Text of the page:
U.S. Senate confirms Ketanji Brown Jackson to the Supreme Court

President Joe Biden and Judge Ketanji Brown Jackson watch as the Senate votes to confirm Jackson to the Supreme Court, from the Rosevelt Room of the White House in Washington on Thursday, April 7, 2022. (Al Drago/The New York Times)

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President Joe Biden and Judge Ketanji Brown Jackson watch as the Senate votes to confirm Jackson to the Supreme Court, from the Rosevelt Room of the White House in Washington on Thursday, April 7, 2022. (Al Drago/The New York Times)

WASHINGTON — The U.S. Senate on Thursday confirmed Judge Ketanji Brown Jackson’s appointment to become the first Black woman to serve on the U.S. Supreme Court.

Three Republicans sided with all 50 Democrats in the 53-47 decision: Sens. Susan Collins of Maine, Lisa Murkowski of Alaska and Mitt Romney of Utah.

Prior to the vote, U.S. Sen. Raphael Warnock delivered a floor speech in which he spoke about the historic nature of Jackson’s confirmation.

» Watch live video of the confirmation below:

Warnock noted that voters in Georgia helped make Jackson’s appointment possible by flipping control of the Senate and making it easier for President Joe Biden to make good on a campaign promise. That gave him additional joy to see it come to fruition, the Atlanta Democrat said.

“Yes, I’m a senator, I’m a pastor. Beyond all of that, I’m a father of a young Black girl,” Warnock said. “I know how much it means for Judge Jackson to have navigated the double jeopardy of racism and sexism to now stand in the glory of this moment in all of her excellence.”

U.S. Reps. Hank Johnson and Lucy McBath were among the Black Caucus members in the House who were present in the Senate chamber for the vote. McBath said afterward that Jackson’s confirmation made her emotional because it represented the culmination of work by people like her parents, who were active in the civil rights movement. She said she was grateful for the three Senate Republicans who supported Jackson.

“She’s well-qualified — more than qualified — and more deserving than anything to be here,” said McBath, a Democrat from Marietta. “And so I’m just really grateful. Grateful that I was able to witness this today, and grateful that I’m able to take this experience back home with me and share it with my community.”

Georgia Sen. Jon Ossoff, as a member of the Judiciary Committee, had a front-row seat to the nomination process and related hearings. He said Jackson will have an impact for years to come.

“This is a historic moment for the United States, for the judiciary, for the Supreme Court,” he said. “It’s been an honor to participate in this process on behalf of my constituents, and I look forward to decades of distinguished service by Justice Jackson on the court.”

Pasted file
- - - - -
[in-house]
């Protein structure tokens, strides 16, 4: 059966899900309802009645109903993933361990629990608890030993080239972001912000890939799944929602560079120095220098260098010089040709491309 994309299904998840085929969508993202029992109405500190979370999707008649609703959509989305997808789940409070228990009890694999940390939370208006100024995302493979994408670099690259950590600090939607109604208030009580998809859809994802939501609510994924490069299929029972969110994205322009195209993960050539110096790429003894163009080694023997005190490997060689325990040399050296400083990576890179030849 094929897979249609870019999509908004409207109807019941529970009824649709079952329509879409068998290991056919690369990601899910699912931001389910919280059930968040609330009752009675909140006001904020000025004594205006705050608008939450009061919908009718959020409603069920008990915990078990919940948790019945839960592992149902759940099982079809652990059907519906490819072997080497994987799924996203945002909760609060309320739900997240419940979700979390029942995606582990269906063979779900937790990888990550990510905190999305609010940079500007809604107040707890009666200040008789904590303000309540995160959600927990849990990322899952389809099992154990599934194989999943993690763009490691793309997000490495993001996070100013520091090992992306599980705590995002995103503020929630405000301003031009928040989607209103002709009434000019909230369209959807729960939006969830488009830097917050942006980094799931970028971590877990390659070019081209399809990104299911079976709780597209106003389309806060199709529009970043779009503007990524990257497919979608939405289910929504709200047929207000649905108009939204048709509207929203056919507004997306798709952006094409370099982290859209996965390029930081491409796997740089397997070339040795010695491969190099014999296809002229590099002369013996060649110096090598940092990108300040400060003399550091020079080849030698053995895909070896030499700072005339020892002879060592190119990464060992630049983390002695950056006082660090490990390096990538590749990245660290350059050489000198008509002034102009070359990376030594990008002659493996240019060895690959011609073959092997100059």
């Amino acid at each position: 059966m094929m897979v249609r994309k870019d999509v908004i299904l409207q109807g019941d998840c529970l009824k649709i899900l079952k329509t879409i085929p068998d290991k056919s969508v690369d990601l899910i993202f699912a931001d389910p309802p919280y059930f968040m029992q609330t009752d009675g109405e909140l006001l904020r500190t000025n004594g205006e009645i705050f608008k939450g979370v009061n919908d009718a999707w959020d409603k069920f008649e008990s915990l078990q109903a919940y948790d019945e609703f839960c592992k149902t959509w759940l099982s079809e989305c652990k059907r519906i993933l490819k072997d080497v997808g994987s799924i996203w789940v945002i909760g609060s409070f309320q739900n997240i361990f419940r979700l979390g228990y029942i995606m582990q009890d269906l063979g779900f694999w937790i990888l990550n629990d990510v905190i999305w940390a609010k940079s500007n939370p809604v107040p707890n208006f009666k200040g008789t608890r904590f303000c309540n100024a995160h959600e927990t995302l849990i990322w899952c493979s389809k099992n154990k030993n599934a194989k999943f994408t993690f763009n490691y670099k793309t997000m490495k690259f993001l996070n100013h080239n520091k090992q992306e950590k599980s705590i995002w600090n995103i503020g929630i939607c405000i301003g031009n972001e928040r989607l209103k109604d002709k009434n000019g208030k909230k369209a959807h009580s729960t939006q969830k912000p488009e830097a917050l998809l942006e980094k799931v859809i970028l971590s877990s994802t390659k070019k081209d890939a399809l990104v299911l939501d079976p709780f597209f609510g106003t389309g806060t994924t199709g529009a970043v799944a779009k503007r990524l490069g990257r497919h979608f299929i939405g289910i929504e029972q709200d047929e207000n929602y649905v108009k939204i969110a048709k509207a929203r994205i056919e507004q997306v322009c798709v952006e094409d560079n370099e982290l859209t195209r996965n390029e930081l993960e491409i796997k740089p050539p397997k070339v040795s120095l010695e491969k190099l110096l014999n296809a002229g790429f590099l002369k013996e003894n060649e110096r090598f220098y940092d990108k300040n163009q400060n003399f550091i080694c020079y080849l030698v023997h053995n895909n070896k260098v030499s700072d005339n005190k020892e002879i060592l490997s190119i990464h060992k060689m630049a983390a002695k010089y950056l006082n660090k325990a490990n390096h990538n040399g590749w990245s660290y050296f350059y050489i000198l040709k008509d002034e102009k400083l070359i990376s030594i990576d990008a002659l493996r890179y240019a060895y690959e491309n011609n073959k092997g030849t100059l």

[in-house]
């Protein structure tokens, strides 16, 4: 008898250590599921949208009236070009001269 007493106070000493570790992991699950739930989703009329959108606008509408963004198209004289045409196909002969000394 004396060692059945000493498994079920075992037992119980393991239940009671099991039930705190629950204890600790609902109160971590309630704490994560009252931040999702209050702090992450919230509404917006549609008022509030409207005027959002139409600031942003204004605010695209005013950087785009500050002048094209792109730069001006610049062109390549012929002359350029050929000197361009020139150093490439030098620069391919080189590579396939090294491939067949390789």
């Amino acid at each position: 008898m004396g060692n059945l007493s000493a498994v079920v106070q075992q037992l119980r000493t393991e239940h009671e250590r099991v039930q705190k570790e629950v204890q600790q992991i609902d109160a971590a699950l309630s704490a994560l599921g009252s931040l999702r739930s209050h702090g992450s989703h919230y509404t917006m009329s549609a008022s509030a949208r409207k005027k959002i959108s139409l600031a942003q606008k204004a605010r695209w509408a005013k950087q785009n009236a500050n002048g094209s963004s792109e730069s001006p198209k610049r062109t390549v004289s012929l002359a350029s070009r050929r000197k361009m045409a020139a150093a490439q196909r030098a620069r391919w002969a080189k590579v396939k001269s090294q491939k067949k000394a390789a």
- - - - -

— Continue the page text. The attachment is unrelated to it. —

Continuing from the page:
Jackson currently serves on the federal appeals court based in Washington, and she will become one of the few justices who have prior experience as a public defender. At age 51, she will become the court’s second-youngest jurist.

Jackson is slated to replace Justice Stephen Breyer, a liberal jurist who announced in January that he will retire when the court’s term ends this summer. As a result, Jackson’s addition to the court is not expected to affect its current split of six conservatives and three liberal justices.

Republicans who opposed her nomination said she lacked experience and was too liberal. During two long days of sometimes-contentious questioning during last month’s Judiciary Committee hearings, GOP members asked Jackson about critical race theory and sentencing choices she made as a trial judge. They touched on today’s partisan culture wars, but her defenders say the questions had little to do with the work she would do on the Supreme Court.

Republicans defended their questioning, saying Jackson was treated no worse than recent conservative nominees to the high court. After witnessing the rough exchanges, New Jersey Sen. Cory Booker spoke directly to Jackson with words of encouragement and recognition in an impromptu speech that went viral and brought her to tears.

Warnock said Jackson will stand as a role model for his 5-year-old daughter and other young women, but all Americans should celebrate by having a high court that looks more like the country as a whole.

“Seeing Judge Jackson ascend to the Supreme Court reflects the promise of progress on which our democracy rests,” he said. “What a great day it is in America.”

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